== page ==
Imperial came out in 2006, designed by Mac Gerdts with art by Matthias Catrein.  It's a game for 2-6 players that is published in the US by Rio Grande.  The setting is Europe in the age of imperialism.  You are an investor that is trying to gain the highest amount of political influence on the continent through the control of European Empires - Great Britain, the German Reich, the Russian Empire, Austria-Hungary, the Kingdom of Italy, or the Republic of France.  One of the hallmarks of games designed by Gerdts is the use of a rondel for action selection.  The mechanic eliminates luck from the game while still providing a variation in possible plays.  Imperial was his second game, following Antike (one of the first games I covered on this blog).

(BGG image by user Zopper-Alf)

in the game, you get a board that shows Europe, a tax chart, a counting chart to track national power, treasury spaces, and the rondel.  There are 48 army pieces in the shape of cannons, and 48 ship pieces.  These are in the six colors - green, yellow, red, blue, black, and purple.  There's not an even number in all of the colors - red has 6 armies and 10 ships, while yellow has 10 armies and 6 ships.  All other colors are split 8/8.  Other colored pieces include 60 tax chips; 18 cylinders to mark rondel, tax chart, and counting chart; 48 bond cards; and 6 flags.  There are 15 brown factories (armaments) and 15 light blue factories (shipyards).  There's also a turn marker, an investor card, and paper money (sigh) in denominations of 1 million, 2 million, 5 million, and 10 million (to be referred to with dollar signs and without the million from here on).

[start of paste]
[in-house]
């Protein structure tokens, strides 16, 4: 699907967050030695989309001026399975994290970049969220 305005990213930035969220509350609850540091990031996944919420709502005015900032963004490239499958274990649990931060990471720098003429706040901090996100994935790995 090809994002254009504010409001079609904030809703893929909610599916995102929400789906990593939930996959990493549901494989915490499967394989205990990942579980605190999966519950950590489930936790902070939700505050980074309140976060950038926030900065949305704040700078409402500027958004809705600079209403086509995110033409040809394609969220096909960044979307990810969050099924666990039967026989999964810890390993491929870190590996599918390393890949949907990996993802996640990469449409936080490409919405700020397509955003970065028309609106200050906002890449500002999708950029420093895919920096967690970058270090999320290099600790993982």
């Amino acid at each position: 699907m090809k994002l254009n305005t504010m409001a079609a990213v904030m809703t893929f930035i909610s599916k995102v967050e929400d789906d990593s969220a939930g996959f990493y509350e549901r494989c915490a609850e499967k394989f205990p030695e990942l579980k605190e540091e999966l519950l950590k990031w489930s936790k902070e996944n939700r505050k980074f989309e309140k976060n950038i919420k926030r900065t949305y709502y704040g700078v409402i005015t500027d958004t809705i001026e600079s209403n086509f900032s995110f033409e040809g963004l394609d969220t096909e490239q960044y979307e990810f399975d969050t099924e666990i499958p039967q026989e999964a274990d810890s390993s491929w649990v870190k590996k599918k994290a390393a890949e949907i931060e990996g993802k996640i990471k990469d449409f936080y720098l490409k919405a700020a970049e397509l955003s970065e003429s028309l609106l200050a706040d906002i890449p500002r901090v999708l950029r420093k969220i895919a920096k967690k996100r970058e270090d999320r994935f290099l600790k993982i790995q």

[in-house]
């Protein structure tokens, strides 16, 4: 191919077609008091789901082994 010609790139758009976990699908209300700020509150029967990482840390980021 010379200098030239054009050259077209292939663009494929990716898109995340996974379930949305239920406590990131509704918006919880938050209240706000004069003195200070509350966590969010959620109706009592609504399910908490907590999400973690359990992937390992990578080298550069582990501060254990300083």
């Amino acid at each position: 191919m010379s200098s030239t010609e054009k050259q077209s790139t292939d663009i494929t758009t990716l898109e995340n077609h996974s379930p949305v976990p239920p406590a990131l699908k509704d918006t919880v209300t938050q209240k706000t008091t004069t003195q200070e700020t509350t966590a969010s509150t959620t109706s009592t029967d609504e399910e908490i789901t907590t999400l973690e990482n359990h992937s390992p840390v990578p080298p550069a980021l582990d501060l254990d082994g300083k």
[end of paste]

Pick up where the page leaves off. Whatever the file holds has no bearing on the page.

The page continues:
(BGG image by user newrev)

The cylinders for each nation get placed on the board - one in the center of the rondel (upper left corner), one on the tax chart (upper right side), and one on the counting chart (bottom of the board).  Each nation starts with two factories on cities marked with a square.  The type of factory is indicated by the color of the square.  The bonds are organized by nation, sorted in ascending order (with the lowest valued bond on top), and placed in a pile next to the corresponding treasury spaces.

Each player now gets money, flag(s), and bonds.  This distribution will depend on the number of players:

  • With 4-6 players, each player starts with $13.  The flags are shuffled, and one is dealt to each player.  With 4-5 players, this means that not every flag will initially be distributed.  In those cases, the flags will be kept in the bank until someone acquires the $4 bond for that nation.